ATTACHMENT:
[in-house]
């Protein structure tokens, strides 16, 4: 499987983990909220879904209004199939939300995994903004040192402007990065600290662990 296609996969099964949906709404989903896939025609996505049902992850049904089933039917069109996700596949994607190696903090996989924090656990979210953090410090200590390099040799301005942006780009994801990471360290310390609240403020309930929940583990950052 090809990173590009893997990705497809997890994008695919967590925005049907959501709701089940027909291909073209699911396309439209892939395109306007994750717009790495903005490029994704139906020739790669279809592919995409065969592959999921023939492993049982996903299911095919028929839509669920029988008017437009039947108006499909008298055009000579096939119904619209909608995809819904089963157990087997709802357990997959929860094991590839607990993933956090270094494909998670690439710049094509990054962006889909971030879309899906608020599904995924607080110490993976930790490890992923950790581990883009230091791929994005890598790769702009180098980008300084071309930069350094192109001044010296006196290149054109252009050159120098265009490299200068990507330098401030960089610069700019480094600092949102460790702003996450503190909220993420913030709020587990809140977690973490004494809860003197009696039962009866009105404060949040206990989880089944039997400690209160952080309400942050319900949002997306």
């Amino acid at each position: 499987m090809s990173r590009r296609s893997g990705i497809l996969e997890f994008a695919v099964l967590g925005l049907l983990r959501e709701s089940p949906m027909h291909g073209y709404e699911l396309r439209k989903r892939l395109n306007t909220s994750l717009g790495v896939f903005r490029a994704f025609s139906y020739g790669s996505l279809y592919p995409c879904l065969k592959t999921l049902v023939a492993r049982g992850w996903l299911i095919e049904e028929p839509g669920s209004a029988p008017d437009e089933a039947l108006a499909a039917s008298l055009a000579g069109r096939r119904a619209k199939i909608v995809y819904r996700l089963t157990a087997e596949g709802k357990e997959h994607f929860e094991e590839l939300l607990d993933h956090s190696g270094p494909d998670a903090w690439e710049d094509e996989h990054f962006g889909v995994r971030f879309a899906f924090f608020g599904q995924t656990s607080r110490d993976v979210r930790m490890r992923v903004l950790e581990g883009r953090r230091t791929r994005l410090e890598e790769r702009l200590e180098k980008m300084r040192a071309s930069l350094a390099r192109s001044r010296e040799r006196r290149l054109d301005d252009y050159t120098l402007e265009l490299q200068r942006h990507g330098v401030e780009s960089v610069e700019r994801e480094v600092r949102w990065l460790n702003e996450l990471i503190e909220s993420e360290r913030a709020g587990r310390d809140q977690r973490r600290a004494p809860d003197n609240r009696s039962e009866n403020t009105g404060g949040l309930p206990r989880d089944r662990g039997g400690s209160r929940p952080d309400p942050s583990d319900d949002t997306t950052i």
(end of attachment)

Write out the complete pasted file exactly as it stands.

[in-house]
């Protein structure tokens, strides 16, 4: 499987983990909220879904209004199939939300995994903004040192402007990065600290662990 296609996969099964949906709404989903896939025609996505049902992850049904089933039917069109996700596949994607190696903090996989924090656990979210953090410090200590390099040799301005942006780009994801990471360290310390609240403020309930929940583990950052 090809990173590009893997990705497809997890994008695919967590925005049907959501709701089940027909291909073209699911396309439209892939395109306007994750717009790495903005490029994704139906020739790669279809592919995409065969592959999921023939492993049982996903299911095919028929839509669920029988008017437009039947108006499909008298055009000579096939119904619209909608995809819904089963157990087997709802357990997959929860094991590839607990993933956090270094494909998670690439710049094509990054962006889909971030879309899906608020599904995924607080110490993976930790490890992923950790581990883009230091791929994005890598790769702009180098980008300084071309930069350094192109001044010296006196290149054109252009050159120098265009490299200068990507330098401030960089610069700019480094600092949102460790702003996450503190909220993420913030709020587990809140977690973490004494809860003197009696039962009866009105404060949040206990989880089944039997400690209160952080309400942050319900949002997306």
């Amino acid at each position: 499987m090809s990173r590009r296609s893997g990705i497809l996969e997890f994008a695919v099964l967590g925005l049907l983990r959501e709701s089940p949906m027909h291909g073209y709404e699911l396309r439209k989903r892939l395109n306007t909220s994750l717009g790495v896939f903005r490029a994704f025609s139906y020739g790669s996505l279809y592919p995409c879904l065969k592959t999921l049902v023939a492993r049982g992850w996903l299911i095919e049904e028929p839509g669920s209004a029988p008017d437009e089933a039947l108006a499909a039917s008298l055009a000579g069109r096939r119904a619209k199939i909608v995809y819904r996700l089963t157990a087997e596949g709802k357990e997959h994607f929860e094991e590839l939300l607990d993933h956090s190696g270094p494909d998670a903090w690439e710049d094509e996989h990054f962006g889909v995994r971030f879309a899906f924090f608020g599904q995924t656990s607080r110490d993976v979210r930790m490890r992923v903004l950790e581990g883009r953090r230091t791929r994005l410090e890598e790769r702009l200590e180098k980008m300084r040192a071309s930069l350094a390099r192109s001044r010296e040799r006196r290149l054109d301005d252009y050159t120098l402007e265009l490299q200068r942006h990507g330098v401030e780009s960089v610069e700019r994801e480094v600092r949102w990065l460790n702003e996450l990471i503190e909220s993420e360290r913030a709020g587990r310390d809140q977690r973490r600290a004494p809860d003197n609240r009696s039962e009866n403020t009105g404060g949040l309930p206990r989880d089944r662990g039997g400690s209160r929940p952080d309400p942050s583990d319900d949002t997306t950052i």